One year after his Oscar-winning portrayal of physicist Stephen Hawking in The Theory of Everything, Eddie Redmayne turns in the best performance of his career in The Danish Girl, portraying a well-known Danish painter who became one of the first successful recipients of gender reassignment surgery.
The film opens in the 1920s, with Einar Wegener (Redmayne) and his wife Gerda (Alicia Vikander) living as successful artists in Copenhagen. Their relationship is sweet and playful, and their chemistry is palpable – in short, they’re the quintessential “movie couple.” But when the subject of Gerda’s latest portrait (Amber Heard) is running late for a session, she asks Einar to don a set of women’s stockings and ballet shoes to stand in for the model, and everything begins to change.
Einar is embarrassed by the scenario, especially when the couple’s ballet dancer friend arrives and delightedly dubs him “Lili,” but he also finds himself experiencing a not-altogether-unfamiliar sense of longing, as thoughts and feelings he’s been repressing since adolescence begin bubbling to the surface. Before long, Gerda is coming home to find Einar wearing her undergarments, an oddity that she pays little attention to at first. But when she encourages him to accompany a social gathering as his alter-ego, neither of them are prepared for the sort of life-altering events that this decision will lead to.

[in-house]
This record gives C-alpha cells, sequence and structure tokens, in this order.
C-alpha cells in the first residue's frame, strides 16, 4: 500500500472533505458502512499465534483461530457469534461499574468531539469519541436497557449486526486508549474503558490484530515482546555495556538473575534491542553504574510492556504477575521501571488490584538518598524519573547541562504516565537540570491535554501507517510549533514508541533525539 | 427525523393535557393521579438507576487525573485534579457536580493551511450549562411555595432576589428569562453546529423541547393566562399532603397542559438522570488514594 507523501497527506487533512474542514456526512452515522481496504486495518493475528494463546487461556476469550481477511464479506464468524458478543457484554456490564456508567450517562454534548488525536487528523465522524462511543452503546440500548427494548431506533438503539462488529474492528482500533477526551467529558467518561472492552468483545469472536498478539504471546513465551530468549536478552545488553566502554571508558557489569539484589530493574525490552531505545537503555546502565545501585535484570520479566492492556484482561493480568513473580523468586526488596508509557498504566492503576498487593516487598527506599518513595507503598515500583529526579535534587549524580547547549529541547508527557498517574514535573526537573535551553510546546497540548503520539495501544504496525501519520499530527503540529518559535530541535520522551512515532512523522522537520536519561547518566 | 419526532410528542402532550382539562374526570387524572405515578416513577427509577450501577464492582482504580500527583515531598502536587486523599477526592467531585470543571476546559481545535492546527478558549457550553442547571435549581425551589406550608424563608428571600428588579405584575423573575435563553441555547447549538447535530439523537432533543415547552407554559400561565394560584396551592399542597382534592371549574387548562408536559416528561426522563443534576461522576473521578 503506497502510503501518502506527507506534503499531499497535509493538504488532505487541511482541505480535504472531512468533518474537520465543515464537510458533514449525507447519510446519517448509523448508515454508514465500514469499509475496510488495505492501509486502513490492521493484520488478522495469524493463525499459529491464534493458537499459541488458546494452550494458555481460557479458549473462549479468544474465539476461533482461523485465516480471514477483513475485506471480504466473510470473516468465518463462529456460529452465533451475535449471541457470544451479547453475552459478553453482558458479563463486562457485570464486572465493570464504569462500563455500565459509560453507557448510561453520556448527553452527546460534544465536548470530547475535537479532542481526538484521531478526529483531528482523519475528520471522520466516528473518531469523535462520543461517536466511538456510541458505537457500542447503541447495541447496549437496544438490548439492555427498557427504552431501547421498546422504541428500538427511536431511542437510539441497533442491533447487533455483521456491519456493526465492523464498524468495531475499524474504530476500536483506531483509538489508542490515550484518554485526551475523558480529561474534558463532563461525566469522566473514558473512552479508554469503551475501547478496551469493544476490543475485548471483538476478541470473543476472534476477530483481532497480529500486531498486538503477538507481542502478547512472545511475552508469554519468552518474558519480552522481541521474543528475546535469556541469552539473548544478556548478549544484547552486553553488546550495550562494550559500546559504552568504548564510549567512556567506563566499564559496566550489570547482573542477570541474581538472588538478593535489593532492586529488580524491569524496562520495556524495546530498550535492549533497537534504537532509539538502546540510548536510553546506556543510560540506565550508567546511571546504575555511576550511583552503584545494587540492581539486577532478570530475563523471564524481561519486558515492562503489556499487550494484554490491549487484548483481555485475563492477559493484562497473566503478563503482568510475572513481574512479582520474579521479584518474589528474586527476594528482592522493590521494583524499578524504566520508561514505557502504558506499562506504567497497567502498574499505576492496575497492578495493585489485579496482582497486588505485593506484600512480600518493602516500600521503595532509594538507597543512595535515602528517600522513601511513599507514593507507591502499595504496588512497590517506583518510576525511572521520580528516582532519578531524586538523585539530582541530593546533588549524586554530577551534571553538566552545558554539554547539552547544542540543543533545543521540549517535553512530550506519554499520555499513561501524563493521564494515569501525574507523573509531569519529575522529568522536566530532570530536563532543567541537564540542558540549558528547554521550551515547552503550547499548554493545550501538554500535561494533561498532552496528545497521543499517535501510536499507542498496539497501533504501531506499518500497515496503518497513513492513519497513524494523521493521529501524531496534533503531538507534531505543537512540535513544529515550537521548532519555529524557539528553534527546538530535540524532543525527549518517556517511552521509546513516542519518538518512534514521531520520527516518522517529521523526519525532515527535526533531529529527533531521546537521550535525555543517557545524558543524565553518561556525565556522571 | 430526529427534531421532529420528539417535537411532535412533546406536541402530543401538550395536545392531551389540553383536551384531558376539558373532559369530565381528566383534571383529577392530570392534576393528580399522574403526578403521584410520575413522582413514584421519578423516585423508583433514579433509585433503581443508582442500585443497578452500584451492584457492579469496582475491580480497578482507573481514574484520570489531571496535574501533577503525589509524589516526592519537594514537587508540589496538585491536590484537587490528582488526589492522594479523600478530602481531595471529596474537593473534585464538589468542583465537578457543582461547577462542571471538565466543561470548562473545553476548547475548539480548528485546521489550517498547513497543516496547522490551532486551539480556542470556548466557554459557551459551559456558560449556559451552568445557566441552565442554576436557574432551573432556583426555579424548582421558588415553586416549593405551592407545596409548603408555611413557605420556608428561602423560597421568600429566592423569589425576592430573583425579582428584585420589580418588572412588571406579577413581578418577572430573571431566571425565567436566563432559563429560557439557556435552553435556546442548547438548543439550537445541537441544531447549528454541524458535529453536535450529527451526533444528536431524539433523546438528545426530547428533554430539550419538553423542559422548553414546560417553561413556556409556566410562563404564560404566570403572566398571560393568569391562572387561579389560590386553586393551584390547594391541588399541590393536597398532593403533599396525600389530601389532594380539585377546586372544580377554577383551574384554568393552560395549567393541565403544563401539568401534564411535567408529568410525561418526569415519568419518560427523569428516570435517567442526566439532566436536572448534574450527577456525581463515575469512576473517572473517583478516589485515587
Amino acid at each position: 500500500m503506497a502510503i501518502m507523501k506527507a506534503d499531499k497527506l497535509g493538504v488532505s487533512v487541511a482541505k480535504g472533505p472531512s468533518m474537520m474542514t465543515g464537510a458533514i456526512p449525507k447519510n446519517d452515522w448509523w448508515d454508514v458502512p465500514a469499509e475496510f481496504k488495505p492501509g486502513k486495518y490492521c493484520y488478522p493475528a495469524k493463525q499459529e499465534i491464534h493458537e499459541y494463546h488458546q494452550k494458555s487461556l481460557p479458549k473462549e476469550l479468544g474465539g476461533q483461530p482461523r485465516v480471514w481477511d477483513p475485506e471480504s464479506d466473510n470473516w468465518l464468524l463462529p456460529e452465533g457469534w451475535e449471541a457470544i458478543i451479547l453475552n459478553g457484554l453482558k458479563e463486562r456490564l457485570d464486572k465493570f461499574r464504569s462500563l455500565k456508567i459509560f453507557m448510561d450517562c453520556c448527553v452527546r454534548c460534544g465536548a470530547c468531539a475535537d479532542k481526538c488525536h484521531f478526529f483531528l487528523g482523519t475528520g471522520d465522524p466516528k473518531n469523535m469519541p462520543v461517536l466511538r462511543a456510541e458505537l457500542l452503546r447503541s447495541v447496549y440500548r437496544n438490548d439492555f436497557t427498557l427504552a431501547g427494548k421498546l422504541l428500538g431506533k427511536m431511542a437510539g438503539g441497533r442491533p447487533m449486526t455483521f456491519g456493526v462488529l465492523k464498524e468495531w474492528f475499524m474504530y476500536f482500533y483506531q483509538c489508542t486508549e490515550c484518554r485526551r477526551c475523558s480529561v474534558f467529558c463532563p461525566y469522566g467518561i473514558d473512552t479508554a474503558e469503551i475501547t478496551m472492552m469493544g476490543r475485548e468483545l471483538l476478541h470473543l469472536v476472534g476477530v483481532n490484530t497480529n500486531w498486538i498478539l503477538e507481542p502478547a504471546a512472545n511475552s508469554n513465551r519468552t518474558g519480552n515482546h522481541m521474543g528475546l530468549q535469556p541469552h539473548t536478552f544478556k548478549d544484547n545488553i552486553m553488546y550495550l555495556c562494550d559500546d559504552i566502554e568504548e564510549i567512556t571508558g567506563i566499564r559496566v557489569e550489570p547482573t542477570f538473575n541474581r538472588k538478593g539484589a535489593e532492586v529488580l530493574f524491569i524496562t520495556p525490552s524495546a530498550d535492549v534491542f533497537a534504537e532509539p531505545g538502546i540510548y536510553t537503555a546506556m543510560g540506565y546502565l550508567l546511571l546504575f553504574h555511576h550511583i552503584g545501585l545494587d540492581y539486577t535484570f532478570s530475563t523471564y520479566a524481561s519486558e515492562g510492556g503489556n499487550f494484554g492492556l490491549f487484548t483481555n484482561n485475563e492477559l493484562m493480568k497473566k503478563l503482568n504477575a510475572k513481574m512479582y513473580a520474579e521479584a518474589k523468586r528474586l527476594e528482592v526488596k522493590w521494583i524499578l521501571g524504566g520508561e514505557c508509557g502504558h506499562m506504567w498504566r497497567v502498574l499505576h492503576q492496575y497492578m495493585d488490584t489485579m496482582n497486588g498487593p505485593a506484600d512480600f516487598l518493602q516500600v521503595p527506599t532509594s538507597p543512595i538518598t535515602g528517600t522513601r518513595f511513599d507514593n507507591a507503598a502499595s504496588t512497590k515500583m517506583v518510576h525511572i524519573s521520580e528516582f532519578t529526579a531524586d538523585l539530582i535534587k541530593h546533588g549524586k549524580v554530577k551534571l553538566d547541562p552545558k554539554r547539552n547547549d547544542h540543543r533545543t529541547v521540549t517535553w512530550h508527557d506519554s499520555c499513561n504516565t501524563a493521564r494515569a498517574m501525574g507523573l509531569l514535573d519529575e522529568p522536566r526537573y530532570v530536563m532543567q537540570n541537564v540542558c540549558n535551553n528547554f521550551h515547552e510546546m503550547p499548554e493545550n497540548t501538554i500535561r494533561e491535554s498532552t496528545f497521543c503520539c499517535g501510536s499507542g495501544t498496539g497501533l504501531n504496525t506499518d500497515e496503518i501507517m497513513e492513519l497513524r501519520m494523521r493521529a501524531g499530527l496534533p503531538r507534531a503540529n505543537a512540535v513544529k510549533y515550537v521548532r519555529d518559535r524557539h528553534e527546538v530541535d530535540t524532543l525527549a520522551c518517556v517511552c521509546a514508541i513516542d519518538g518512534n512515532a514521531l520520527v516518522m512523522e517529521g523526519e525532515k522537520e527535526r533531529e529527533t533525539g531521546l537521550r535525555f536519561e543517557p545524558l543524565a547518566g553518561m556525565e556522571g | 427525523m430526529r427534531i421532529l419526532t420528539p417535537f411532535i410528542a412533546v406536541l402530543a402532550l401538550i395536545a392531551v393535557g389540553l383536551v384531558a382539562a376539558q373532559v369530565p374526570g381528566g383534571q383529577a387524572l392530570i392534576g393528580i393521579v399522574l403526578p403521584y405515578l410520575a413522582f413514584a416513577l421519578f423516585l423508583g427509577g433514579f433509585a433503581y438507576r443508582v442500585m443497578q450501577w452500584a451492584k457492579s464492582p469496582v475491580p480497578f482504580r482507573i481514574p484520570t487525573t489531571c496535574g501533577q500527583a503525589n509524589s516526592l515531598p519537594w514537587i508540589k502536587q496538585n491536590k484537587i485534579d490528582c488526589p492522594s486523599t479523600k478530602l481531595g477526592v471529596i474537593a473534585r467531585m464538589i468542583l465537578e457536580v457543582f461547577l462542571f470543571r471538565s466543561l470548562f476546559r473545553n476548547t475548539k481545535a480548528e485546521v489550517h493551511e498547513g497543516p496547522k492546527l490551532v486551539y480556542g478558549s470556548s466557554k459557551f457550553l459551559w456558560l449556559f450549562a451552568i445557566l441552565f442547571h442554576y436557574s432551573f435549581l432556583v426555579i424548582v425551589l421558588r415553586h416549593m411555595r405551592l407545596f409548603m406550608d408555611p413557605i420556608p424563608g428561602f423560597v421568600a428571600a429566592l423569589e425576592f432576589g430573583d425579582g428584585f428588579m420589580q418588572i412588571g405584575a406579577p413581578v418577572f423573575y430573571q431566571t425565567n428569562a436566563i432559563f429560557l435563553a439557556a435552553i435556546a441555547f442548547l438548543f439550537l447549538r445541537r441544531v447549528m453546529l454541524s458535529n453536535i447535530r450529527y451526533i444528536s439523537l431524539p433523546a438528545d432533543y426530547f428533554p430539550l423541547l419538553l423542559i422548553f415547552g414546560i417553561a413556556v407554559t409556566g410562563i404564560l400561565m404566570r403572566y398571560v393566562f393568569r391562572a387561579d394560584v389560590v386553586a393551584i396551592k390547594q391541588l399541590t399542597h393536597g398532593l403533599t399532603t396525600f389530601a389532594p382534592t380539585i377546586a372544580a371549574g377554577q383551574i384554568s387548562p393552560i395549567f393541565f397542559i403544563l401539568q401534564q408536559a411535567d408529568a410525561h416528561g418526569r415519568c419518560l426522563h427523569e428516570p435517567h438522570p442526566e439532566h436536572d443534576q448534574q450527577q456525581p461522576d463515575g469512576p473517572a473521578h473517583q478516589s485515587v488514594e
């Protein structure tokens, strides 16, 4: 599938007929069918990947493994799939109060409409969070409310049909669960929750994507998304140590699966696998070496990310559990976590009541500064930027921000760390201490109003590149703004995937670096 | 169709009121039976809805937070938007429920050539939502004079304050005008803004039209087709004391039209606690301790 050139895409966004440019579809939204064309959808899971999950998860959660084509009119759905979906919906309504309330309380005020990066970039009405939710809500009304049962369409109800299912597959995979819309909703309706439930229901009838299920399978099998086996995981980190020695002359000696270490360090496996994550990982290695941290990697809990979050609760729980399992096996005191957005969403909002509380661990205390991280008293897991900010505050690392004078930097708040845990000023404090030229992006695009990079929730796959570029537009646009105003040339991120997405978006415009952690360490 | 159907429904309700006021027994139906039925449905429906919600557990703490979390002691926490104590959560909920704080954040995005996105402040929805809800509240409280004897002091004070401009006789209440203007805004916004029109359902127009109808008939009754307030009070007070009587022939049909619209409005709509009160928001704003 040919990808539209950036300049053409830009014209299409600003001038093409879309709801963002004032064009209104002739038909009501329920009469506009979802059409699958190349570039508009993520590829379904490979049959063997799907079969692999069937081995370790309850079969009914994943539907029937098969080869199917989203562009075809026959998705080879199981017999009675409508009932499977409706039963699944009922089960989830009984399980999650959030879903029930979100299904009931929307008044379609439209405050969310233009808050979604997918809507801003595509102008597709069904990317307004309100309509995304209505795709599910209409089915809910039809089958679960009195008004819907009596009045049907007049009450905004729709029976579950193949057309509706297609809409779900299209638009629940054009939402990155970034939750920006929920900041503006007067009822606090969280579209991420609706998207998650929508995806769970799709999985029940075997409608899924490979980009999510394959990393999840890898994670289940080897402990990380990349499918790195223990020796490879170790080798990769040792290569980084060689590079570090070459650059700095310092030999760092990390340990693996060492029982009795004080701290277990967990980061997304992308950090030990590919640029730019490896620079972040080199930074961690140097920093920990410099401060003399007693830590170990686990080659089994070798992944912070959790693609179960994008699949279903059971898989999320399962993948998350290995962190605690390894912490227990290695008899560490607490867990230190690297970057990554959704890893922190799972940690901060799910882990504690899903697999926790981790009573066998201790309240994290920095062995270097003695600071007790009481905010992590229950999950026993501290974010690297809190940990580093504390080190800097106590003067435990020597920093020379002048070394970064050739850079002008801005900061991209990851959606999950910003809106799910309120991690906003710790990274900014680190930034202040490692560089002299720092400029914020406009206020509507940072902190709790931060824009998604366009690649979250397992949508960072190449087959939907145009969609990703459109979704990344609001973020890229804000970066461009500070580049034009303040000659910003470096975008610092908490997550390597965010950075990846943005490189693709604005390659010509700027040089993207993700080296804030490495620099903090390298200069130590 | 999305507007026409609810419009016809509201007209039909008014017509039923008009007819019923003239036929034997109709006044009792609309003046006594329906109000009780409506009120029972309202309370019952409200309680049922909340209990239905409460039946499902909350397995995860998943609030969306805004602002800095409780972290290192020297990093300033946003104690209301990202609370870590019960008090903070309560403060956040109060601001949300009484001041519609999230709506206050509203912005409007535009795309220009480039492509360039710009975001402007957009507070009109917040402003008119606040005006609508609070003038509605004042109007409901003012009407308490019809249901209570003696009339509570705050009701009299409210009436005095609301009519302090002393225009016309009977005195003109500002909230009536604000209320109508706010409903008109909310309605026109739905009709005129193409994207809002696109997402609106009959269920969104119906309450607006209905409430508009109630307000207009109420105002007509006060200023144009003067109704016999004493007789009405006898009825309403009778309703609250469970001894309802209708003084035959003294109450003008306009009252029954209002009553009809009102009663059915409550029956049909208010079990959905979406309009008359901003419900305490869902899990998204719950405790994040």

For the first time, Einar is able to completely shed the facade. He’s not pretending to be Lili – she’s always been there, and it’s actually Einar who was the illusion. It’s a revelation that is both shocking and satisfying, but also immensely complicated, particularly given the homophobia of the time period, not to mention the barbaric methods of “treatment” that physicians would prescribe in an effort to “cure” people of what they considered to be schizophrenia, aberration or perversion.
Redmayne, who had already amassed an impressive body of work before The Danish Girl, is truly outstanding here. He’s all but guaranteed to be in the Oscar race, and voters will be hard pressed to find a more affecting performance this year. But Vikander is arguably even more impressive here, as she struggles to comes to grips with how the emergence of Lili will irrevocably change her relationship with her husband.
Based on a fictionalized account of Lili Elbe’s life written by novelist David Ebershoff, The Danish Girl might play a bit fast and loose with some of the facts, but it’s all in service to the narrative. The type of accuracy the film is striving for is emotional and psychological, not historical, and Redmayne’s powerful, heart-rending depiction of Lili complements director Tom Hooper’s honest approach to the subject matter.